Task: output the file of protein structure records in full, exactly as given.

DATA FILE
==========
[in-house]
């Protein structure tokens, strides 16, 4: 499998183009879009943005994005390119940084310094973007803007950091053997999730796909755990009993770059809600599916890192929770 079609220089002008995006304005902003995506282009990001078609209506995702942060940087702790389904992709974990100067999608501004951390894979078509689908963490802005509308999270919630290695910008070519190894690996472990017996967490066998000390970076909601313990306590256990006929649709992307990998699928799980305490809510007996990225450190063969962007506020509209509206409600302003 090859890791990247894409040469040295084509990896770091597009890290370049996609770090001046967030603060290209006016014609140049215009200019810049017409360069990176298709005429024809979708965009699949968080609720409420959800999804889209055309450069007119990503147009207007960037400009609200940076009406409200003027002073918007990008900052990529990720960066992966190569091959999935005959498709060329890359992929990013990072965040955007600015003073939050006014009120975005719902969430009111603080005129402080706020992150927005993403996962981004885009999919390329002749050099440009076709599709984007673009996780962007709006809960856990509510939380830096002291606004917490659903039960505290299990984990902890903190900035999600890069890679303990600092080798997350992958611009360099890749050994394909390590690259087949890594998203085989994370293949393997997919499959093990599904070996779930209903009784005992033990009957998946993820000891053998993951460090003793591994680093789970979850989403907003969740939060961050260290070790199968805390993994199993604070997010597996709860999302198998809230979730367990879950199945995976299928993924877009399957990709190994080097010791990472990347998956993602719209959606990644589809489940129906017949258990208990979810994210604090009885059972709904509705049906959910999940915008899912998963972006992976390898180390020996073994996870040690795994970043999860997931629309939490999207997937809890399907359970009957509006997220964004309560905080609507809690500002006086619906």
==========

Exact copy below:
[in-house]
């Protein structure tokens, strides 16, 4: 499998183009879009943005994005390119940084310094973007803007950091053997999730796909755990009993770059809600599916890192929770 079609220089002008995006304005902003995506282009990001078609209506995702942060940087702790389904992709974990100067999608501004951390894979078509689908963490802005509308999270919630290695910008070519190894690996472990017996967490066998000390970076909601313990306590256990006929649709992307990998699928799980305490809510007996990225450190063969962007506020509209509206409600302003 090859890791990247894409040469040295084509990896770091597009890290370049996609770090001046967030603060290209006016014609140049215009200019810049017409360069990176298709005429024809979708965009699949968080609720409420959800999804889209055309450069007119990503147009207007960037400009609200940076009406409200003027002073918007990008900052990529990720960066992966190569091959999935005959498709060329890359992929990013990072965040955007600015003073939050006014009120975005719902969430009111603080005129402080706020992150927005993403996962981004885009999919390329002749050099440009076709599709984007673009996780962007709006809960856990509510939380830096002291606004917490659903039960505290299990984990902890903190900035999600890069890679303990600092080798997350992958611009360099890749050994394909390590690259087949890594998203085989994370293949393997997919499959093990599904070996779930209903009784005992033990009957998946993820000891053998993951460090003793591994680093789970979850989403907003969740939060961050260290070790199968805390993994199993604070997010597996709860999302198998809230979730367990879950199945995976299928993924877009399957990709190994080097010791990472990347998956993602719209959606990644589809489940129906017949258990208990979810994210604090009885059972709904509705049906959910999940915008899912998963972006992976390898180390020996073994996870040690795994970043999860997931629309939490999207997937809890399907359970009957509006997220964004309560905080609507809690500002006086619906």